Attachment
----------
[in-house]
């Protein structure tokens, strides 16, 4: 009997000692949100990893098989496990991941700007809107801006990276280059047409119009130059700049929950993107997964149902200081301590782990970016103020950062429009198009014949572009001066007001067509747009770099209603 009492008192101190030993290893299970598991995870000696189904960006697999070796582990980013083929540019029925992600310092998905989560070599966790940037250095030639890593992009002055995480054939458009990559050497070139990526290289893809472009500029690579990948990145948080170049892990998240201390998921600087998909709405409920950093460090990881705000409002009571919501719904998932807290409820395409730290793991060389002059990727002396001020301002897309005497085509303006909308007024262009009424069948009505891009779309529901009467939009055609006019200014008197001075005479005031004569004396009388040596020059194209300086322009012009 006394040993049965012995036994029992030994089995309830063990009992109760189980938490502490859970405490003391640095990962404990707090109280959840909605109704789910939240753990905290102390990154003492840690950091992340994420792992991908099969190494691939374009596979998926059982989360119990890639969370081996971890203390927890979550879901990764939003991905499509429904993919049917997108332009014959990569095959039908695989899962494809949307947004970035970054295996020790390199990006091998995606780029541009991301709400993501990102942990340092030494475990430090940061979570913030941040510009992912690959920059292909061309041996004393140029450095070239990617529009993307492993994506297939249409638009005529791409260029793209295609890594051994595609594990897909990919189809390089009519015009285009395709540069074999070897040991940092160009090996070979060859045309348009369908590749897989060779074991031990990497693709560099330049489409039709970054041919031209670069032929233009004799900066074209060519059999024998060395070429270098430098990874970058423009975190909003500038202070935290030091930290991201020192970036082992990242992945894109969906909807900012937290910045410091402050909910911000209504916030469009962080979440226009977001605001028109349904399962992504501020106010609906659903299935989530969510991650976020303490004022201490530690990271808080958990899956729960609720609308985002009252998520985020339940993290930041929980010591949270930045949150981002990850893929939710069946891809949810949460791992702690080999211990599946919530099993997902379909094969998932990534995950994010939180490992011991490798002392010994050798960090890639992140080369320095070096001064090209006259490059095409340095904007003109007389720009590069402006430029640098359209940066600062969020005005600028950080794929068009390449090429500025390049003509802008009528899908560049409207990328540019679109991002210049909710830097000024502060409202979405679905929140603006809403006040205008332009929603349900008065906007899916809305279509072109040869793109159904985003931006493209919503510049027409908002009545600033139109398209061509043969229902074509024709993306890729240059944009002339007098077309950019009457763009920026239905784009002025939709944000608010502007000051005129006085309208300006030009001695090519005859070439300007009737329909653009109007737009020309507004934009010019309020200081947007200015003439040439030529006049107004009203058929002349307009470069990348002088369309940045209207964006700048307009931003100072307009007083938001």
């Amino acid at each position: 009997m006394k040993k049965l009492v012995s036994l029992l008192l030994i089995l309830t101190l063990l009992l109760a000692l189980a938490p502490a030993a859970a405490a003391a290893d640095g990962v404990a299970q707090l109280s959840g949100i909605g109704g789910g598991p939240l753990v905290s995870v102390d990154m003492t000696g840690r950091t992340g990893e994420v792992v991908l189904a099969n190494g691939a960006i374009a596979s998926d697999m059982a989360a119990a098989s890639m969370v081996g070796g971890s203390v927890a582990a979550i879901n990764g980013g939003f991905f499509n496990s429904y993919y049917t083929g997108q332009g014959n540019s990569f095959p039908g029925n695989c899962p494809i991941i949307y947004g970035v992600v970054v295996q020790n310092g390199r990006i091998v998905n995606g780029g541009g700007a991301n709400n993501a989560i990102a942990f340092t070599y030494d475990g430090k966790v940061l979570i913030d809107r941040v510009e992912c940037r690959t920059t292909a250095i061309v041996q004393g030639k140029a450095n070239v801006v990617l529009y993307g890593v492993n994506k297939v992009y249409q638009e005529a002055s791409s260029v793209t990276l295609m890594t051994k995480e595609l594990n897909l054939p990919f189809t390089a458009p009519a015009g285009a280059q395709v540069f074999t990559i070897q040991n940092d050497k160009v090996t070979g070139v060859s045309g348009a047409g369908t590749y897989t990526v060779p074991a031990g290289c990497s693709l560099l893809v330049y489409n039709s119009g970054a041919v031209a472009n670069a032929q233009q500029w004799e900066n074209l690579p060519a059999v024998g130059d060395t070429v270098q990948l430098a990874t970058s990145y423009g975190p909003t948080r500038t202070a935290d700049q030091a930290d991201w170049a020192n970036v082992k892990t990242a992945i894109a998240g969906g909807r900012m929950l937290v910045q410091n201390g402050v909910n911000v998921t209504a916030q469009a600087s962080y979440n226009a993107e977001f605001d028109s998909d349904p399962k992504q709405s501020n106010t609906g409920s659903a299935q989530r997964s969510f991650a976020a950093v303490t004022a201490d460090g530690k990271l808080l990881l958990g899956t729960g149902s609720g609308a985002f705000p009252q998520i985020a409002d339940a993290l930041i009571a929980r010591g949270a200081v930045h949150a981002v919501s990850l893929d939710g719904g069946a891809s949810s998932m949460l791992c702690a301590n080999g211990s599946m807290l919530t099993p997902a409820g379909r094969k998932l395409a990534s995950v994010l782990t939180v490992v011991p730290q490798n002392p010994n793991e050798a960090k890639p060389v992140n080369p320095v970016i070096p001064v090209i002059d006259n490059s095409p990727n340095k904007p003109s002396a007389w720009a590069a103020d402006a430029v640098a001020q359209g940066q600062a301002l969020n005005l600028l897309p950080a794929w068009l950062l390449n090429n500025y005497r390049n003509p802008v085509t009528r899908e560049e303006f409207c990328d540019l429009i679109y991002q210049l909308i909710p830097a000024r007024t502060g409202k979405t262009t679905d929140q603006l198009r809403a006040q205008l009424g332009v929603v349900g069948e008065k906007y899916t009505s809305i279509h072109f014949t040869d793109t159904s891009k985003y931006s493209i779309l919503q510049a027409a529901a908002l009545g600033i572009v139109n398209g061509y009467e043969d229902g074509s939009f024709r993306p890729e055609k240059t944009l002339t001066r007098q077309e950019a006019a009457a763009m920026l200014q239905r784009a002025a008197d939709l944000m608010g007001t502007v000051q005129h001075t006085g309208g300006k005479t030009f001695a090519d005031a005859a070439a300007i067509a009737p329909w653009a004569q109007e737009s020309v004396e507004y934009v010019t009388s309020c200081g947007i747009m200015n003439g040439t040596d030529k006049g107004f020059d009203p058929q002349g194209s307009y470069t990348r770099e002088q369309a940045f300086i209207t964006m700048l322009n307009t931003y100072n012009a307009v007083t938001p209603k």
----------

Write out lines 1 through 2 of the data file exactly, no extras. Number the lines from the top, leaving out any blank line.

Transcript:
[in-house]
């Protein structure tokens, strides 16, 4: 009997000692949100990893098989496990991941700007809107801006990276280059047409119009130059700049929950993107997964149902200081301590782990970016103020950062429009198009014949572009001066007001067509747009770099209603 009492008192101190030993290893299970598991995870000696189904960006697999070796582990980013083929540019029925992600310092998905989560070599966790940037250095030639890593992009002055995480054939458009990559050497070139990526290289893809472009500029690579990948990145948080170049892990998240201390998921600087998909709405409920950093460090990881705000409002009571919501719904998932807290409820395409730290793991060389002059990727002396001020301002897309005497085509303006909308007024262009009424069948009505891009779309529901009467939009055609006019200014008197001075005479005031004569004396009388040596020059194209300086322009012009 006394040993049965012995036994029992030994089995309830063990009992109760189980938490502490859970405490003391640095990962404990707090109280959840909605109704789910939240753990905290102390990154003492840690950091992340994420792992991908099969190494691939374009596979998926059982989360119990890639969370081996971890203390927890979550879901990764939003991905499509429904993919049917997108332009014959990569095959039908695989899962494809949307947004970035970054295996020790390199990006091998995606780029541009991301709400993501990102942990340092030494475990430090940061979570913030941040510009992912690959920059292909061309041996004393140029450095070239990617529009993307492993994506297939249409638009005529791409260029793209295609890594051994595609594990897909990919189809390089009519015009285009395709540069074999070897040991940092160009090996070979060859045309348009369908590749897989060779074991031990990497693709560099330049489409039709970054041919031209670069032929233009004799900066074209060519059999024998060395070429270098430098990874970058423009975190909003500038202070935290030091930290991201020192970036082992990242992945894109969906909807900012937290910045410091402050909910911000209504916030469009962080979440226009977001605001028109349904399962992504501020106010609906659903299935989530969510991650976020303490004022201490530690990271808080958990899956729960609720609308985002009252998520985020339940993290930041929980010591949270930045949150981002990850893929939710069946891809949810949460791992702690080999211990599946919530099993997902379909094969998932990534995950994010939180490992011991490798002392010994050798960090890639992140080369320095070096001064090209006259490059095409340095904007003109007389720009590069402006430029640098359209940066600062969020005005600028950080794929068009390449090429500025390049003509802008009528899908560049409207990328540019679109991002210049909710830097000024502060409202979405679905929140603006809403006040205008332009929603349900008065906007899916809305279509072109040869793109159904985003931006493209919503510049027409908002009545600033139109398209061509043969229902074509024709993306890729240059944009002339007098077309950019009457763009920026239905784009002025939709944000608010502007000051005129006085309208300006030009001695090519005859070439300007009737329909653009109007737009020309507004934009010019309020200081947007200015003439040439030529006049107004009203058929002349307009470069990348002088369309940045209207964006700048307009931003100072307009007083938001």